On the gameplay side, many things were refined. Neither you nor your squad members are given weapons you are incapable of using properly. Weapons themselves require "[[UniversalAmmunition thermal clips]]" for everything except the heavy weapons (meaning part of the game is looking for more ammo), and as your preferred gun runs out you are forced to switch to a less-preferred gun. The TakeCover mechanic is a vital element and you will not last long without using it, although properly designed [[StoneWall Sentinels]] or [[LightningBruiser Vanguards]] are close to unkillable. The armor and equipment of the characters is a uniform system that depends on technology you gather during your missions, and while you can change their look (at least one base outfit and another when [[YourRewardIsClothes their loyalty mission is complete]]) it is purely cosmetic. You are given the option of leveling up a character and changing their weapon loadout before every mission, and leveling up is a tier based system, each additional level requiring more points to acquire. The combat abilities are simplified; there are fewer attacks to use, and the new unified cooldown system means that you don't have to keep checking the power wheel to see if all of your powers have recharged, because you can only use one at a time. However, certain abilities can now combo together for more damage, and there are also more variations available between the different classes (for example, you have three full biotics on your team, each with different biotic-based abilities).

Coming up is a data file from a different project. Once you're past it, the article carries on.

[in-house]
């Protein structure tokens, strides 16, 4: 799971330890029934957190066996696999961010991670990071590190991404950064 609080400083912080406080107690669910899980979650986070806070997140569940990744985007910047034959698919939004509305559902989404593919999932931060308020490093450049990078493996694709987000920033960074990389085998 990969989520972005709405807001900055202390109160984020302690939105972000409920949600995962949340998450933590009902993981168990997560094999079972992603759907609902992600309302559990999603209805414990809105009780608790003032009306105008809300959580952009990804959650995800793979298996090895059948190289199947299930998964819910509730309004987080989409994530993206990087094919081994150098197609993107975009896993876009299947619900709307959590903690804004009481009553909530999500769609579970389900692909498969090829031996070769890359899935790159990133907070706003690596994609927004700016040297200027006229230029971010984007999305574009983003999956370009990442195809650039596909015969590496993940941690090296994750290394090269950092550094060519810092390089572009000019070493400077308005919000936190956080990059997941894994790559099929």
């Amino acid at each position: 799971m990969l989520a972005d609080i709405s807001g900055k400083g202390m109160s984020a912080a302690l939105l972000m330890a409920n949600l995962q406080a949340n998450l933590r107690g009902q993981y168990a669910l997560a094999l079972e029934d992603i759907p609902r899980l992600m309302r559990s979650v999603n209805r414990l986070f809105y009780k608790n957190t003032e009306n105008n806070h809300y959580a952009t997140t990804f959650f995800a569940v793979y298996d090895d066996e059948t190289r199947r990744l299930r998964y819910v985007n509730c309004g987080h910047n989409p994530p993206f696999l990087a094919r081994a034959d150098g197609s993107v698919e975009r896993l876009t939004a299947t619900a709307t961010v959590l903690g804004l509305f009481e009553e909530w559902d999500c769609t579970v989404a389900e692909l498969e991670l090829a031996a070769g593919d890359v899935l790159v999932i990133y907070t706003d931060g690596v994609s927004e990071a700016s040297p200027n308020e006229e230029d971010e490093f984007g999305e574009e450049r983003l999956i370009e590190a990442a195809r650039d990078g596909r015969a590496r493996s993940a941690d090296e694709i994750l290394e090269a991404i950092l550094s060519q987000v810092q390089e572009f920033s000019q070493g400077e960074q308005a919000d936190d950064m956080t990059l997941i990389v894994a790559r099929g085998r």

The series has spawned CerberusDailyNews, a [[{{Defictionalization}} defictionized]] news site that (used to provide) daily updates detailing events in the ''ME'' universe, most of it having no bearing whatsoever on the story in the first two games[[note]]In the lead-up to the release of ''VideoGame/MassEffect3'', the in-game CerberusDailyNews, seen on the main menu screen, was reactivated after a full year with no updates, with small snippets of information about comm buoys going off-line as the Reapers prepare their invasion[[/note]]. It also hosts forums full of roleplayers who constantly react to said news and act out in-universe storylines of their own making. Finally, there is a proliferation of DLC: two new squad members, at least two stand-alone side missions, and a number of weapon packs, armor packs and alternate costumes for Jack, Thane, Garrus, Miranda, Grunt, and Tali. The most important DLC, though, are "Lair of the Shadow Broker" and "Arrival," which BioWare call "bridging" content because they help to set up ''VideoGame/MassEffect3''. Both of them add completely new ''story events'' to the game. The former includes Liara as a temporary squadmate as you storm the [[ExactlyWhatItSaysOnTheTin lair of the Shadow Broker]]; the second is a Shepard solo mission as you rescue an undercover Alliance operative who has discovered proof that the Reapers are coming ''soon'' and needs help preventing their eponymous arrival.